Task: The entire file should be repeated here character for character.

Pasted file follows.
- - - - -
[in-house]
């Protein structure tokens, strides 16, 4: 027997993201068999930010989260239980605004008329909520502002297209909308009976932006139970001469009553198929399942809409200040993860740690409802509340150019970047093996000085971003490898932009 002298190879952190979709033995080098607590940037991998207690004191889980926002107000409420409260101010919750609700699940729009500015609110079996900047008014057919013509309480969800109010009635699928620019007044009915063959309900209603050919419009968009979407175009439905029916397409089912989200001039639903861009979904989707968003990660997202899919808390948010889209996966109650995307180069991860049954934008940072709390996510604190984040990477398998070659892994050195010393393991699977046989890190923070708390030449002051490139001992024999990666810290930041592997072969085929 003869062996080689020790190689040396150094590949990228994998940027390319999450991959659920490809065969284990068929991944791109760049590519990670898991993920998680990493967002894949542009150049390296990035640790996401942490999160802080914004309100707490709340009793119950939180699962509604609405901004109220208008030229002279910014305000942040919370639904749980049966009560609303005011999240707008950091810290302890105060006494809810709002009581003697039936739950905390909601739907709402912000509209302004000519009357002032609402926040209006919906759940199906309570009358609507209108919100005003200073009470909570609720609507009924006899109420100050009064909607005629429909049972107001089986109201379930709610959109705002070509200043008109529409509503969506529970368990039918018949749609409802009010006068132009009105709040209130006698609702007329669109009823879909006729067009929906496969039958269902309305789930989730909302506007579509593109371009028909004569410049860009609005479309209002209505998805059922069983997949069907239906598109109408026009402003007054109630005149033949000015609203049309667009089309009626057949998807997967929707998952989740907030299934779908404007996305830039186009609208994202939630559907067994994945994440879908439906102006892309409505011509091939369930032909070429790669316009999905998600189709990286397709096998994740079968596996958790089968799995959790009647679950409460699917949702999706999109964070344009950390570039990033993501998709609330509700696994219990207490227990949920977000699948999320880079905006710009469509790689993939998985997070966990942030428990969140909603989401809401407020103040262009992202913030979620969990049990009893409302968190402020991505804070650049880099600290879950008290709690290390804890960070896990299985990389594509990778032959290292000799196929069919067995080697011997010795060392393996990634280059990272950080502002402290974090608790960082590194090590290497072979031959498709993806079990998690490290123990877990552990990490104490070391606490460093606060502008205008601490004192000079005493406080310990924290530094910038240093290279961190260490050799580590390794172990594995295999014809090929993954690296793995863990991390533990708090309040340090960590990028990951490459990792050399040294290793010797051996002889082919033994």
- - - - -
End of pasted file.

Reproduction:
[in-house]
């Protein structure tokens, strides 16, 4: 027997993201068999930010989260239980605004008329909520502002297209909308009976932006139970001469009553198929399942809409200040993860740690409802509340150019970047093996000085971003490898932009 002298190879952190979709033995080098607590940037991998207690004191889980926002107000409420409260101010919750609700699940729009500015609110079996900047008014057919013509309480969800109010009635699928620019007044009915063959309900209603050919419009968009979407175009439905029916397409089912989200001039639903861009979904989707968003990660997202899919808390948010889209996966109650995307180069991860049954934008940072709390996510604190984040990477398998070659892994050195010393393991699977046989890190923070708390030449002051490139001992024999990666810290930041592997072969085929 003869062996080689020790190689040396150094590949990228994998940027390319999450991959659920490809065969284990068929991944791109760049590519990670898991993920998680990493967002894949542009150049390296990035640790996401942490999160802080914004309100707490709340009793119950939180699962509604609405901004109220208008030229002279910014305000942040919370639904749980049966009560609303005011999240707008950091810290302890105060006494809810709002009581003697039936739950905390909601739907709402912000509209302004000519009357002032609402926040209006919906759940199906309570009358609507209108919100005003200073009470909570609720609507009924006899109420100050009064909607005629429909049972107001089986109201379930709610959109705002070509200043008109529409509503969506529970368990039918018949749609409802009010006068132009009105709040209130006698609702007329669109009823879909006729067009929906496969039958269902309305789930989730909302506007579509593109371009028909004569410049860009609005479309209002209505998805059922069983997949069907239906598109109408026009402003007054109630005149033949000015609203049309667009089309009626057949998807997967929707998952989740907030299934779908404007996305830039186009609208994202939630559907067994994945994440879908439906102006892309409505011509091939369930032909070429790669316009999905998600189709990286397709096998994740079968596996958790089968799995959790009647679950409460699917949702999706999109964070344009950390570039990033993501998709609330509700696994219990207490227990949920977000699948999320880079905006710009469509790689993939998985997070966990942030428990969140909603989401809401407020103040262009992202913030979620969990049990009893409302968190402020991505804070650049880099600290879950008290709690290390804890960070896990299985990389594509990778032959290292000799196929069919067995080697011997010795060392393996990634280059990272950080502002402290974090608790960082590194090590290497072979031959498709993806079990998690490290123990877990552990990490104490070391606490460093606060502008205008601490004192000079005493406080310990924290530094910038240093290279961190260490050799580590390794172990594995295999014809090929993954690296793995863990991390533990708090309040340090960590990028990951490459990792050399040294290793010797051996002889082919033994």